Some said she was a witch; others, just a nasty or a mad lady. Yet it was strange; she called her black cat Rutterkin. Some villagers said that Rutterkin would sometimes leap up to the woman’s neck and suck blood.
This horrid lady had a daughter, called Bernice. Bernice was lovely. She was nine years old, and was forever forgetting to turn the lights off when she left a room.
“You’re not the one who pays the bills,” cackled her mother. “If you don’t learn to turn the lights off, I shall teach you a lesson.”
Bernice forgot. Bernice was taught a lesson. Her mother locked her in the cellar. The cellar had one tiny, very-high-up window of light. Bernice tried the door. The door was locked.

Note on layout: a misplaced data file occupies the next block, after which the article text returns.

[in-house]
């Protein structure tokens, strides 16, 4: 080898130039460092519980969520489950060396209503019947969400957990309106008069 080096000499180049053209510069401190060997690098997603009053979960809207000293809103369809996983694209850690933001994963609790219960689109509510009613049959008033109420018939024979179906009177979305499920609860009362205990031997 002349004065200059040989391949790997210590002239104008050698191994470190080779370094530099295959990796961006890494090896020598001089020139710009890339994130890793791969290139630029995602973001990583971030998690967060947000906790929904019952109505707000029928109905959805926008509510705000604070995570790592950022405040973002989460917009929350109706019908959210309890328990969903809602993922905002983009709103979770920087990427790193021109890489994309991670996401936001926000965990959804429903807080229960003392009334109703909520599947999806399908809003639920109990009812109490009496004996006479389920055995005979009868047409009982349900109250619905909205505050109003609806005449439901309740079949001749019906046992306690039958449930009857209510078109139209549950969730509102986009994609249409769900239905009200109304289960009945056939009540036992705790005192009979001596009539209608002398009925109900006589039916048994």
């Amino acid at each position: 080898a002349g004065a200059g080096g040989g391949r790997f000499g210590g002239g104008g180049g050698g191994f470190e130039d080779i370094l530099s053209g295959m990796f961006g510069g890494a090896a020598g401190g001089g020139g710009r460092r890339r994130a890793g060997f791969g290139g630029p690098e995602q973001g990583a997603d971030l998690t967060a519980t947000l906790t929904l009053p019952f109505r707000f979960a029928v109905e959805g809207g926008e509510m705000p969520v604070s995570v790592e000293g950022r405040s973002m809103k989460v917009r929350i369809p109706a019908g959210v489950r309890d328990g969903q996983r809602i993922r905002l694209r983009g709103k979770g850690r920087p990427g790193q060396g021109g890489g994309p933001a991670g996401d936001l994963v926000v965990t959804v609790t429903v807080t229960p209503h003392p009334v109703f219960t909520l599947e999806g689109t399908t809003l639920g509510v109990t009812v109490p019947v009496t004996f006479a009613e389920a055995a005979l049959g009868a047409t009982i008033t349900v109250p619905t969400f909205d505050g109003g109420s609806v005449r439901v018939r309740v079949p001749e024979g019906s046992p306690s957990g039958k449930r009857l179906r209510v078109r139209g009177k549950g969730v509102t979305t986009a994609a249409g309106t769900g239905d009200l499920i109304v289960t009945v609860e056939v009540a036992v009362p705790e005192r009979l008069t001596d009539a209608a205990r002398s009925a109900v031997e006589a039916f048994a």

“And don’t turn the light switch on next to the door,” threatened the witch. “It doesn’t turn the light on. It puts poisonous gas into the room. You can stay in the dark, until you learn to think.”
Bernice was locked up. Imprisoned. Lonely. Unable to escape. She stayed trapped in that cellar for two years. Then she died.
“Stupid girl,” said her mother. “She never started to think. Not once. That switch wasn’t a light switch at all. It was for unlocking the door.”